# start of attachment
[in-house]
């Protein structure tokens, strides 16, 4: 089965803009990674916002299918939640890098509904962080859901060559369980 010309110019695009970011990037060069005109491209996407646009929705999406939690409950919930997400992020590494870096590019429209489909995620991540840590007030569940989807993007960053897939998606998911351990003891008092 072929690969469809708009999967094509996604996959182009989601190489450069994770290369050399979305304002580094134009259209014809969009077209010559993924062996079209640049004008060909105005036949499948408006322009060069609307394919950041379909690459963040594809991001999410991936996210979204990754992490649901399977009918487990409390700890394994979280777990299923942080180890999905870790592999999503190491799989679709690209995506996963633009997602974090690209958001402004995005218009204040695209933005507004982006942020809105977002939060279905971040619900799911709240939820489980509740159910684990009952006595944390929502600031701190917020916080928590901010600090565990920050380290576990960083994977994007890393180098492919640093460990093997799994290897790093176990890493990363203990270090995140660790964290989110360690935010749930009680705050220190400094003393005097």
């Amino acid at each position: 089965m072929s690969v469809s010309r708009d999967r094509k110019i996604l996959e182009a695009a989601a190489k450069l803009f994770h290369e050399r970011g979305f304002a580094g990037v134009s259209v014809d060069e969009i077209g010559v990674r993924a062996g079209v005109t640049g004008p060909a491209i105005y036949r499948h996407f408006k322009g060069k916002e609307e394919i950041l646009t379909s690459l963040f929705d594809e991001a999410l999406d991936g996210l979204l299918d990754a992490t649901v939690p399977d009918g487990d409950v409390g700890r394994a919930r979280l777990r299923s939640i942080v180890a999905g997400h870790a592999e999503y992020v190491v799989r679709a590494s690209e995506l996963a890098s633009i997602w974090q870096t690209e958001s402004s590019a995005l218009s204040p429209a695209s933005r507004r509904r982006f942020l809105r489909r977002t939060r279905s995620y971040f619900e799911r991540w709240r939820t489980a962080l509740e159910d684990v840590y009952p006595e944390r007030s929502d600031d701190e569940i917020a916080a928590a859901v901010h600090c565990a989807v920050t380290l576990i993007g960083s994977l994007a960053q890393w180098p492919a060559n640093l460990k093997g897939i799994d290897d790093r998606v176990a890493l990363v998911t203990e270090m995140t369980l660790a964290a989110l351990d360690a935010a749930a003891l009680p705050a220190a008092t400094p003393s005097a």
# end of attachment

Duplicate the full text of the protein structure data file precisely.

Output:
[in-house]
């Protein structure tokens, strides 16, 4: 089965803009990674916002299918939640890098509904962080859901060559369980 010309110019695009970011990037060069005109491209996407646009929705999406939690409950919930997400992020590494870096590019429209489909995620991540840590007030569940989807993007960053897939998606998911351990003891008092 072929690969469809708009999967094509996604996959182009989601190489450069994770290369050399979305304002580094134009259209014809969009077209010559993924062996079209640049004008060909105005036949499948408006322009060069609307394919950041379909690459963040594809991001999410991936996210979204990754992490649901399977009918487990409390700890394994979280777990299923942080180890999905870790592999999503190491799989679709690209995506996963633009997602974090690209958001402004995005218009204040695209933005507004982006942020809105977002939060279905971040619900799911709240939820489980509740159910684990009952006595944390929502600031701190917020916080928590901010600090565990920050380290576990960083994977994007890393180098492919640093460990093997799994290897790093176990890493990363203990270090995140660790964290989110360690935010749930009680705050220190400094003393005097």
């Amino acid at each position: 089965m072929s690969v469809s010309r708009d999967r094509k110019i996604l996959e182009a695009a989601a190489k450069l803009f994770h290369e050399r970011g979305f304002a580094g990037v134009s259209v014809d060069e969009i077209g010559v990674r993924a062996g079209v005109t640049g004008p060909a491209i105005y036949r499948h996407f408006k322009g060069k916002e609307e394919i950041l646009t379909s690459l963040f929705d594809e991001a999410l999406d991936g996210l979204l299918d990754a992490t649901v939690p399977d009918g487990d409950v409390g700890r394994a919930r979280l777990r299923s939640i942080v180890a999905g997400h870790a592999e999503y992020v190491v799989r679709a590494s690209e995506l996963a890098s633009i997602w974090q870096t690209e958001s402004s590019a995005l218009s204040p429209a695209s933005r507004r509904r982006f942020l809105r489909r977002t939060r279905s995620y971040f619900e799911r991540w709240r939820t489980a962080l509740e159910d684990v840590y009952p006595e944390r007030s929502d600031d701190e569940i917020a916080a928590a859901v901010h600090c565990a989807v920050t380290l576990i993007g960083s994977l994007a960053q890393w180098p492919a060559n640093l460990k093997g897939i799994d290897d790093r998606v176990a890493l990363v998911t203990e270090m995140t369980l660790a964290a989110l351990d360690a935010a749930a003891l009680p705050a220190a008092t400094p003393s005097a």